This Underrated Horror Movie Is A Must See For The Internet Generation

Describe We’re all going to the World’s Fair more like dark, depressing Eighth grade Jane Schoenbrun feels like a disservice to what she’s created with her feature debut: a film that explores the internet’s appeal to alienated teenagers and adults alike. However, comparisons are simplistic and words fail to encompass this atmospheric, experimental hidden gem.

Part coming-of-age story, part horror, We’re all going to the World’s Fair follows Casey (Anna Cobb), a chronic online teenager who immerses herself in an online role-playing horror game called World’s Fair to combat her loneliness. A newcomer to the internet craze, Casey noticed people undergoing transformations after playing the game – turning into plastic, sprouting wings, and more. – watches his videos and starts documenting the changes that happen to him.


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The film opens with Casey sitting alone in his attic bedroom in front of his laptop screen. “Hey guys, this is Casey,” he tells the camera before trying again, “Hey guys, Casey here, I’m going to the World’s Fair today.” He moves to set the scene—making his bed and turning off the lights to reveal glow-in-the-dark star stickers—returning to his seat to repeat “I want to go to the World’s Fair” four times. and prick your finger with a pin. This action marks his entry into the game and the beginning of his downfall.

Soon, a montage gives the audience a glimpse of the town Casey lives in: an unremarkable town with closed shops and empty parking lots. People live here, but the audience does not see them. Even Casey’s father is only heard off-screen. With nothing to do and no one to see, Casey turns to her laptop, which gives her a much-needed escape.

He starts watching videos uploaded with the tag “World’s Fair” and if he’s horrified, he doesn’t show it, lying motionless on his bed as 2D people turn into plastic sharing their mental breakdowns. Casey starts to feel different too, so she says her camera is sitting on a tripod in the middle of the woods. “I know I’m supposed to be cold right now, but I don’t feel anything,” he says – snow visible in the background. With nothing out of the ordinary happening so far, it’s hard to say whether this is a symptom of the World’s Fair or a metaphor for its state of mind.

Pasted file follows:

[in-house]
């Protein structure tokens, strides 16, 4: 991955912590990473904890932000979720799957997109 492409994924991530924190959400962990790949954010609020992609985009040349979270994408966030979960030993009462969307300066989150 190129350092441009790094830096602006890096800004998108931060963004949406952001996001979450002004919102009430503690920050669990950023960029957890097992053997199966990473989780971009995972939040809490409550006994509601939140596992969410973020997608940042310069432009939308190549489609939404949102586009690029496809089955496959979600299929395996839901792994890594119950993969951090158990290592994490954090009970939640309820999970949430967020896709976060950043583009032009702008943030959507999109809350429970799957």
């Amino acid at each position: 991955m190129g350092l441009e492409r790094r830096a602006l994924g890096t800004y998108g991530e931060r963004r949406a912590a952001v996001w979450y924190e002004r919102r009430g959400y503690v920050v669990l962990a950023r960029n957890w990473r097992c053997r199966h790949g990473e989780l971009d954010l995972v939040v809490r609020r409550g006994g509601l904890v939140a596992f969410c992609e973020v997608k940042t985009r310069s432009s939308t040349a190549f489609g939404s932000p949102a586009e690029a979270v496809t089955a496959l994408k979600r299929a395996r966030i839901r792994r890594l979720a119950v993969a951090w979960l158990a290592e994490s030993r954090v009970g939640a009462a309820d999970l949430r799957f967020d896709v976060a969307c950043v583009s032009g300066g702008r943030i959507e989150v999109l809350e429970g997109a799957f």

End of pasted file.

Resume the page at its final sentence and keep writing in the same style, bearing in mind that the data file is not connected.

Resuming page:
We’re all going to the World’s Fair Casey steps into terrifying territory when she receives a video message from World’s Fair veteran JLB (Michael Rogers), which shows a distorted version of his face with the words, “YOU’RE IN A FIRE” and “I NEED TO TALK TO YOU.” Casey communicates with JLB via Skype and how their relationship continues: JLB is interested in Casey and who he is.


Their relationship is uneven, not even problematic. JLB doesn’t have a relationship with Casey because he uses his camera on his calls and viewers know he’s already following her – JLB prefers to remain anonymous and uses a very creepy sketch as his profile picture. actual photo. There is also the risk that JLB is a predator because he is a middle-aged man talking to a teenage girl. But the film never confirms or denies this, leaving it up to the audience to interpret.

One thing’s for sure: JLB is just as lonely as Casey. He also spends most of his time alone in his dark, messy bedroom, watching other people’s videos. The difference is that he’s older than Casey and logically wiser and able to separate fiction from reality: something Casey increasingly struggles to achieve. As her mental health deteriorates and she begins to experience the full impact of the World’s Fair, their relationship becomes strained – and by the way, the most interesting thing about the film.

Most people have had an online connection at some point in their lives. Whether they are looked back on with fear or admiration (or a mixture of both), they served a purpose and probably left an impact. We’re all going to the World’s Fair explores ambiguous online relationships, commenting widely on the Internet.

fair image of the world

Schoenbrun presents Casey and JLB’s relationship as both comforting and potentially dangerous, and describes the internet in the same way. As they say Diversity“It was important to me [the movie] Not just what’s scary or sad or dark on the Internet, but what can be charming and beautiful on the Internet felt right.” Schönbrun, who is non-binary, has conflicted views about the Internet themselves, explaining in the same interview that as a young queer kid, they saw the Internet as a lifeline. they used it and were attracted to the safety it offered: “the safety of anonymity and the safety of creating a self, or experimenting with different versions of the self detached from physical form and personality. They could not control.” Likewise, they acknowledge the dangers of the internet and even reveal their past (confusing) online relationship with an older man.

We’re all going to the World’s Fair It ends by reflecting on the horror of ending relationships and the unbearable uncertainty of knowing what happened to the other person involved. The bottom line is that the internet can only fill a void until a person takes action or goes crazy.

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